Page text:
Tripods Are Not Optional
Ian Robert Knight
Travel Photographer, Canada
I remember when I bought my first tripod. It was heavy, cumbersome and awkward. But it fundamentally changed the way I approached photography. No longer was I held hostage to high ISO’s or super wide apertures. With a tripod, I could take my time, using long exposures and small apertures. The luxury I was afforded by using a tripod was one of relaxation and regained time. At that point, I knew that tripods are not optional.
Tripods have come a long way since I bought my first model, oh-so-many years ago. Back then (let’s say the 80’s), tripods were either made of wood, aluminum or plastic. Most serious photographers would buy the aluminum version, and weight-conscious backpackers would buy the plastic ones. Wooden ones were typically used for large view cameras or video. And they weighed a ton.
Unfortunately, the aluminum tripods also weighed a ton. It didn’t seem like it at the time, but in comparison to today’s models, they sure did. Aluminum was the lightest metal available then, or at least the lightest durable metal. But science and technology has moved on since then, and most popular tripods are now made with Carbon Fibre. And thank goodness for that.
No More Excuses
Carbon fibre tripods have essentially eliminated the excuse of not wanting to carry a tripod because they are too heavy. If you use a carbon fibre tripod, not only is it super durable, but it is super light and much easier to carry for long periods of time. You’ll appreciate that if you’re trekking for hours up a mountainside to capture epic scenic photos.
I am not going to get into which brand is better than other brands. Besides, I am not that familiar with all the brands out there anyway. I can name drop a few brands that are worth your attention, but that won’t work in every market. But what I can tell you is what to look for in a tripod, based on my totally unscientific been-there-done-that opinion. I am using images I lifted from the Manfrotto website, but it doesn’t mean I am endorsing them, although that’s what I’ve been using for decades. So here goes:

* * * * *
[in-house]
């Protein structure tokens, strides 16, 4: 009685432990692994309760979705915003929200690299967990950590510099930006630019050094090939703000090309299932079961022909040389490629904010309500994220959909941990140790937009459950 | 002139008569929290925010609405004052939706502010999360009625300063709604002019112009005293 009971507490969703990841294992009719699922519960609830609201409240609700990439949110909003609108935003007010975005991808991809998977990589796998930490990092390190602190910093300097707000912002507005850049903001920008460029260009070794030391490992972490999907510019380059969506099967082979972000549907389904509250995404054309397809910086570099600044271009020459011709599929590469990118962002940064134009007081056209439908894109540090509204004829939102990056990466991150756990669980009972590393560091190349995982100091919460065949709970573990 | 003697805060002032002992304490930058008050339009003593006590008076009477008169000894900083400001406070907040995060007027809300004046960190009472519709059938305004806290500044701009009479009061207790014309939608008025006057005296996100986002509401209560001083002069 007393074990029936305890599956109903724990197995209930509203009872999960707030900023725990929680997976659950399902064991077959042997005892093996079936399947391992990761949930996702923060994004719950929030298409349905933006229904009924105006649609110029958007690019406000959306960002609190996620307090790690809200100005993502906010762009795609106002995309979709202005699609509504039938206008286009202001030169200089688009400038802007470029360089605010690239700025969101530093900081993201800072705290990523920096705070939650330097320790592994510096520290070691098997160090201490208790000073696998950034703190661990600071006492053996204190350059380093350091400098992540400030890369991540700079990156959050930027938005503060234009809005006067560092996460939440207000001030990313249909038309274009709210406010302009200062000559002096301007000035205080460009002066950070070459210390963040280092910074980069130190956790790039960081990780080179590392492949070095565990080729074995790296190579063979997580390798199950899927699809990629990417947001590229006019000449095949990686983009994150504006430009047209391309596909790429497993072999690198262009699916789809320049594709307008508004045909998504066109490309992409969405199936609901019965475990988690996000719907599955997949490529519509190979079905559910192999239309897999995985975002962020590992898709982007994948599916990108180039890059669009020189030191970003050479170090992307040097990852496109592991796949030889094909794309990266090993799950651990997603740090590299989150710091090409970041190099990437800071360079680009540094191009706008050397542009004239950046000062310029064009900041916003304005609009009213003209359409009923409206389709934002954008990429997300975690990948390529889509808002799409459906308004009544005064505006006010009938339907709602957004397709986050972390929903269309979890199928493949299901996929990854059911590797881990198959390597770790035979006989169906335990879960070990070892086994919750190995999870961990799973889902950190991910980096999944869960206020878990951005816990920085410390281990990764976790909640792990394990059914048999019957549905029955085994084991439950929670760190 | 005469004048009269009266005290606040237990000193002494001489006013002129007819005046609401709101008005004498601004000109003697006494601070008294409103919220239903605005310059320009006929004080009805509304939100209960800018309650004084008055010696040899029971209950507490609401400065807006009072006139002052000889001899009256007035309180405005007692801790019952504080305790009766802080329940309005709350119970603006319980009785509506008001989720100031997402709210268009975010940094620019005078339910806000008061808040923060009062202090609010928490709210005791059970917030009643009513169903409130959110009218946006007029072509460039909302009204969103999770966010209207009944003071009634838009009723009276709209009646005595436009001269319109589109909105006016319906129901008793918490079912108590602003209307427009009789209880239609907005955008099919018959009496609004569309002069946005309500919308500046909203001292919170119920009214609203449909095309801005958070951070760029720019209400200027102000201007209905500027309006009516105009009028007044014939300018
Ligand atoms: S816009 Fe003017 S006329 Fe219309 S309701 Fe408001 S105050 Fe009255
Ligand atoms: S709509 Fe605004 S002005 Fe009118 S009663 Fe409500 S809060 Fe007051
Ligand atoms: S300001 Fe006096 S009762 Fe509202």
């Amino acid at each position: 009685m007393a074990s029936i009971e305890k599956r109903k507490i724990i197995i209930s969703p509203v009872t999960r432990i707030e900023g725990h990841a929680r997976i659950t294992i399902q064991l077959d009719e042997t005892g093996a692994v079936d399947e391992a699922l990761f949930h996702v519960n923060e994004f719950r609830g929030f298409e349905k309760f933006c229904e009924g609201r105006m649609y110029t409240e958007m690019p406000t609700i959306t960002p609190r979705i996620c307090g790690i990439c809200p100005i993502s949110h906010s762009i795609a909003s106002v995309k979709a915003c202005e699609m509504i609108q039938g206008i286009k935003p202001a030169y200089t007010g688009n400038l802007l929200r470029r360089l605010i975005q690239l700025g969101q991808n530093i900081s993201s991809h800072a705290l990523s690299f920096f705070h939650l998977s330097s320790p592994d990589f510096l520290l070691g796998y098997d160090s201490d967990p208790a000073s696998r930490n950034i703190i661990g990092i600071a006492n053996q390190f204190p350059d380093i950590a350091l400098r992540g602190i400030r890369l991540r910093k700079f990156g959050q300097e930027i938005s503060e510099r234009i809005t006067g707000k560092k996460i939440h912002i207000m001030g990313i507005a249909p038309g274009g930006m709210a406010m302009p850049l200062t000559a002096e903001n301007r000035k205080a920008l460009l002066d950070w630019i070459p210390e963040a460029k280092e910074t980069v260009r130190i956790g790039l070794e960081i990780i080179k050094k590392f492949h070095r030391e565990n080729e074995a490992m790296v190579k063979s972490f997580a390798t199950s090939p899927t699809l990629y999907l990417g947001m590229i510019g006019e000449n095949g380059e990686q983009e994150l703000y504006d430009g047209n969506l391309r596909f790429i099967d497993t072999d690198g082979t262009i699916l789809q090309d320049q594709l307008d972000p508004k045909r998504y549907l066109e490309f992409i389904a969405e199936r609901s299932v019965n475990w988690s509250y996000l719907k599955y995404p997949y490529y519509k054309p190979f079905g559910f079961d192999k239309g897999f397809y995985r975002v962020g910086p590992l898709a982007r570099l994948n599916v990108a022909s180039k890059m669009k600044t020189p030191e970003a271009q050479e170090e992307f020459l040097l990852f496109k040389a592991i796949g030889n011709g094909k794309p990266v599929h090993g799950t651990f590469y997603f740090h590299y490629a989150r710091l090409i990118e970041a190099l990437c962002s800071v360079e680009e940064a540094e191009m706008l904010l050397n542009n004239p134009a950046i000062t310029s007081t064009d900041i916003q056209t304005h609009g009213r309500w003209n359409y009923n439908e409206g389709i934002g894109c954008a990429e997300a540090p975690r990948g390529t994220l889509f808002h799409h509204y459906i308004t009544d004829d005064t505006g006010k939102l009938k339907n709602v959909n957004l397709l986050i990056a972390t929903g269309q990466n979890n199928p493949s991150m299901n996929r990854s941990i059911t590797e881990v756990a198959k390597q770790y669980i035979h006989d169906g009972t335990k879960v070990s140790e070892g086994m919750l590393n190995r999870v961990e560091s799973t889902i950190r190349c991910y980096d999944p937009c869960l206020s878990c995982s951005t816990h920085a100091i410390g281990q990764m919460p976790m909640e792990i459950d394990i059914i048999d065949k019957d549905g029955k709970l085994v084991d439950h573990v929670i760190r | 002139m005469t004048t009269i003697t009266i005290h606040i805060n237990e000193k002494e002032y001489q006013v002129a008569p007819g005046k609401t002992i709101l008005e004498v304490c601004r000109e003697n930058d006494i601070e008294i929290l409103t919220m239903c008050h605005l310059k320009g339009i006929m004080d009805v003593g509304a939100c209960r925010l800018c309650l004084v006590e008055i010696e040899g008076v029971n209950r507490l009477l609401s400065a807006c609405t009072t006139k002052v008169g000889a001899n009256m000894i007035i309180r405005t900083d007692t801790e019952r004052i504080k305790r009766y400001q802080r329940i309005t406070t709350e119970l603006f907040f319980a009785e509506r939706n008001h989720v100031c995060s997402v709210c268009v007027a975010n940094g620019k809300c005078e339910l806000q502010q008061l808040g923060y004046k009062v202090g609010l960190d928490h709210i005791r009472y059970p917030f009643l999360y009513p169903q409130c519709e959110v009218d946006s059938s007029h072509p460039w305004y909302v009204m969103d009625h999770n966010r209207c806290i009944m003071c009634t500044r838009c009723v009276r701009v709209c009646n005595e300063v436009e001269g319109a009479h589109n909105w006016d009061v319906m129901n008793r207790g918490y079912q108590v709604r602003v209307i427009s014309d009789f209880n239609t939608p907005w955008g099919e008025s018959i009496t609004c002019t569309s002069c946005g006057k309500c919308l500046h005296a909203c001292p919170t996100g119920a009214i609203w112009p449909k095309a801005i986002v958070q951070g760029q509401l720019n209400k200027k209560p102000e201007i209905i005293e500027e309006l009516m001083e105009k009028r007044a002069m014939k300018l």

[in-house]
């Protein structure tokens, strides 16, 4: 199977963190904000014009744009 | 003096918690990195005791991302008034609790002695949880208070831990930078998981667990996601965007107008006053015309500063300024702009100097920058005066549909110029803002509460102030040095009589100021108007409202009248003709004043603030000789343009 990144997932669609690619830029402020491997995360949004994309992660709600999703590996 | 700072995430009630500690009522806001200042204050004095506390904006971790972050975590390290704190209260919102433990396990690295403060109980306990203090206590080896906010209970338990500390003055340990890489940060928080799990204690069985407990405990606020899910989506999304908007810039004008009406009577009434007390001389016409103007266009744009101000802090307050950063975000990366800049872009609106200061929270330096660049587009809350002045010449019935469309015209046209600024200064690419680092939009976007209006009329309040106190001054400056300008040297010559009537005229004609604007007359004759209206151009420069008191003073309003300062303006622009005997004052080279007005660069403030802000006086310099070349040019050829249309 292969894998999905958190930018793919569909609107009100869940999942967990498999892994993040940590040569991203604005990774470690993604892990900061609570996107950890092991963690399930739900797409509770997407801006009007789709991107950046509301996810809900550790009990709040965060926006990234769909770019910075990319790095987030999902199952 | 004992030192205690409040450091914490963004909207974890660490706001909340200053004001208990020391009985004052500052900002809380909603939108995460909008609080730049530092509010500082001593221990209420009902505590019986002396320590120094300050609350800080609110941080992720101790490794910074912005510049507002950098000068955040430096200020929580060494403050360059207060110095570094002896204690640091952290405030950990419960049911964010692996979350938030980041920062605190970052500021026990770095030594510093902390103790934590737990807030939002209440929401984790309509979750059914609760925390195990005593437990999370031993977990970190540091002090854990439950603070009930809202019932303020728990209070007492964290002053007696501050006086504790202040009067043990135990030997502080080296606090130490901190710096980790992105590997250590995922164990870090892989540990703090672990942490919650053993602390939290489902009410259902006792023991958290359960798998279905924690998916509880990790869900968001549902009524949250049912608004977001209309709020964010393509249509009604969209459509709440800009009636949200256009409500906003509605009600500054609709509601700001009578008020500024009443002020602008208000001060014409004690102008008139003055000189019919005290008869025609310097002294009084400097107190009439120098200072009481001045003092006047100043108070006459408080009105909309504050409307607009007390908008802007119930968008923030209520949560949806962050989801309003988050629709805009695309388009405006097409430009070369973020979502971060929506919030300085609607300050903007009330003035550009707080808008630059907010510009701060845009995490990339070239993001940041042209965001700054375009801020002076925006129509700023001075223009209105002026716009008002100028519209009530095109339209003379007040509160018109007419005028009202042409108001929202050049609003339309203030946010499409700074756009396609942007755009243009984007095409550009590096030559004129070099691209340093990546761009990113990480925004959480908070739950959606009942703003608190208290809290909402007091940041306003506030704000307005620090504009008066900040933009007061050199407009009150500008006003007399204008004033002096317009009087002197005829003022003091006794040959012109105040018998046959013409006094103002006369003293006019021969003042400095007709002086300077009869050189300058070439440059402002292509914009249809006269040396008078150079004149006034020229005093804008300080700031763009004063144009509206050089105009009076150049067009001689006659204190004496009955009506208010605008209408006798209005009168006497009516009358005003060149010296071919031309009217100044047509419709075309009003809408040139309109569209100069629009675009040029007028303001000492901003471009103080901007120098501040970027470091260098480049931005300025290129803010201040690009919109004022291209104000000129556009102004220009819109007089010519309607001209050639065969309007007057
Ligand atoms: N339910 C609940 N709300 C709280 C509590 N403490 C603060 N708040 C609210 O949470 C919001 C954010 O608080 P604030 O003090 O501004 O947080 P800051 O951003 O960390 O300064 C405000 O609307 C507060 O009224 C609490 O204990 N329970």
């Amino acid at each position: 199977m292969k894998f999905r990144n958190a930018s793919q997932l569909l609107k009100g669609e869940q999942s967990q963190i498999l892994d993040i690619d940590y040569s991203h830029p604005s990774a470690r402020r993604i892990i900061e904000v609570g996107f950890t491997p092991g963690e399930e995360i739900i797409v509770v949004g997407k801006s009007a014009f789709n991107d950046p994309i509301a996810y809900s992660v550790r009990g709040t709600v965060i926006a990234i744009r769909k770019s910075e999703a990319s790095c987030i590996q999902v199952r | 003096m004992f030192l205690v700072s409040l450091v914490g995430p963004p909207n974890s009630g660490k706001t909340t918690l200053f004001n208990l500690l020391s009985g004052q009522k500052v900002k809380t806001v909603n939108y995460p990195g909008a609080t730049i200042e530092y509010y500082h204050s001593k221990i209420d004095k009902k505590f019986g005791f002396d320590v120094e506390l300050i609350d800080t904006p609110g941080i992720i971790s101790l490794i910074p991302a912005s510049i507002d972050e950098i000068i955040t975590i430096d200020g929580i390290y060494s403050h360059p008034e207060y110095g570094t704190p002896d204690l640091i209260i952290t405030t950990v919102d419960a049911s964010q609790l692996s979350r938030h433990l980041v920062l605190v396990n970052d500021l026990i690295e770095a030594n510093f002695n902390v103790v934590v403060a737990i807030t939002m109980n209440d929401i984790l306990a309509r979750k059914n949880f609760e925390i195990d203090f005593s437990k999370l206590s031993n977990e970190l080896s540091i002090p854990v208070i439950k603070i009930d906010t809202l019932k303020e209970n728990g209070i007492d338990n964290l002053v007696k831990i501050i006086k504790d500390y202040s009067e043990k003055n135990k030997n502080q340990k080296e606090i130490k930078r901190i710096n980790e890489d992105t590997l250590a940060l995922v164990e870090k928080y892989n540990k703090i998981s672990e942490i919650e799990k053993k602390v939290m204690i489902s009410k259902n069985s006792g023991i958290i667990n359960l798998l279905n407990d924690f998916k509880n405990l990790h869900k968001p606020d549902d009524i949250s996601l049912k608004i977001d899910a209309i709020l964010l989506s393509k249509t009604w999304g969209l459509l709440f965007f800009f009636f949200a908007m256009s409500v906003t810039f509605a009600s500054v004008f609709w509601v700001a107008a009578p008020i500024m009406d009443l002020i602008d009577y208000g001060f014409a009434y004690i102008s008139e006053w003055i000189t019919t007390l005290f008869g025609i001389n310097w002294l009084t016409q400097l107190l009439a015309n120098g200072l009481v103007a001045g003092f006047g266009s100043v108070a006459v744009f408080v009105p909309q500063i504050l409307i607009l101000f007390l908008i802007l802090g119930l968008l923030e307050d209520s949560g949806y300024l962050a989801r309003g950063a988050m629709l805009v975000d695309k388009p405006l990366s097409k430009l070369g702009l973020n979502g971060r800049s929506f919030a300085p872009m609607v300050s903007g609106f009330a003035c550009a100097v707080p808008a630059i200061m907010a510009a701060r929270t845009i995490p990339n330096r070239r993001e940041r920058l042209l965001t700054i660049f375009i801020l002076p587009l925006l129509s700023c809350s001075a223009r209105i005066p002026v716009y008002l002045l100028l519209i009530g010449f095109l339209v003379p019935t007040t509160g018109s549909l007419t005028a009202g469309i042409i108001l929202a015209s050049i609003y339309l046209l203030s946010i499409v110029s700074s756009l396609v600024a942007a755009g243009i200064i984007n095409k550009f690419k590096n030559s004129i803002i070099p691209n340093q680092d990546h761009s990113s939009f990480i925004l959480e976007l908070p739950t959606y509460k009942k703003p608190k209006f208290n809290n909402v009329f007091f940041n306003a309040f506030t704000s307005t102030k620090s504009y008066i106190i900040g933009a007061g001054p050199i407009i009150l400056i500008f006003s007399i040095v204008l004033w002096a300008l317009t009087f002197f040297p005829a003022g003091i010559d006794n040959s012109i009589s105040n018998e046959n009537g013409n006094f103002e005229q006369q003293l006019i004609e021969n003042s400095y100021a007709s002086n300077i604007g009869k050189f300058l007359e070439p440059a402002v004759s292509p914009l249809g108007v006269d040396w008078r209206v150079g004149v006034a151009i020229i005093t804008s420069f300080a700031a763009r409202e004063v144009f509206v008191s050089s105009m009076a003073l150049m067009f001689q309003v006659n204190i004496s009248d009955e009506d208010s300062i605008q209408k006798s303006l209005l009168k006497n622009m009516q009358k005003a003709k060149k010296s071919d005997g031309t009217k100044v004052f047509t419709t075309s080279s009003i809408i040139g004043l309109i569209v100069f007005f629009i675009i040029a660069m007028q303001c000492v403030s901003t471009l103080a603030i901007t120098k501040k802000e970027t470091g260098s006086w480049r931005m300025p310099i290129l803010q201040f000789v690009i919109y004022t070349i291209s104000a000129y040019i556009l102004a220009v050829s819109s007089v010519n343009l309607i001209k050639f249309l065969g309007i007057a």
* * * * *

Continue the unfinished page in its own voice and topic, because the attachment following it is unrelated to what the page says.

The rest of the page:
If you use a carbon fibre tripod, not only is it super durable, but it is super light and much easier to carry for long periods of time.
First, understand that carbon fibre tripods are more expensive than other types, mostly because the material is expensive to make. But I think if you buy one of the other types first, you’ll end up buying a carbon fibre model eventually. So why not just start with it? Second, understand that most tripods are sold as legs-only, and don’t come with the ‘tripod head’, which are sold separately, and the subject of a whole ‘nother blog post.
Tripods come in various sizes. The popular trend now is what they call “travel tripods” which are designed to fold into crazy positions so you can pack them into small spaces. While I applaud this concept, don’t make that the most important design factor, at the expense of stability or functionality. My tripod, which isn’t a travel tripod, fits just fine into my medium-size suitcase if I remove the head.
Look Ma! No Head!
How Do You Like Your Legs?
One of the features that tend to divide the photography world is leg locks. You either like the twist type, or you like the clip type. There is no middle ground. It’s like choosing between political parties or dogs and cats. Everyone has a preference, and you will too. I prefer clip locks, but that’s just me. I think clip locks are quicker to operate since you don’t have to twist-twist-twist-twist to tighten the leg. You just open + close, and you’re done. But that’s your call – you can pick the twisty type if you prefer. I wouldn’t.
Clip type leg locks
Twist type leg locks
Another thing to consider is the maximum and minimum heights you can work with. Some models will allow you to reach heights of more than 7 feet, but for most people that’s unneeded. Just make sure your tripod will reach your eye height without extending the central neck. You may not always have it this high, but it’s good if it can get there when you need it to.
Most people think that tripods are meant to stand up tall, but they should also be able to get low to the ground too. This is particularly helpful if you shoot macro images of flowers and bugs and such. Well-designed tripods will allow you to extend the legs outwards, so you can get down super low. I think that’s pretty handy.
Another thing to keep in mind is the number of ‘sections’ the tripod has. What this means is that some tripods have legs that extend with 4 sections, and some extend with 3 sections. The advantage of 4 sections is that the tripod will collapse into a smaller unit when it’s all shut down. But the advantage of 3 sections is less opening, and a little bit sturdier.
So what do you use a tripod for? Image sharpness, basically. When you have a tripod under your camera, you’ll absolutely get sharper images. While this may seem obvious, it’s surprising how often I see photographers finding all sorts of excuses to avoid using a tripod. Sure it may slow you down, because there are added steps involved before you get your photograph, but the time spent on preparing your setup will pay off in the long run. Basically, if you want the best photos possible, especially when shooting landscapes, then tripods are not optional. They are essential.
Ian Robert Knight Photography
Ian is a professional photographer, specializing in travel editorial and street photography. Find out more about Ian's background and experiences in the bio page here.
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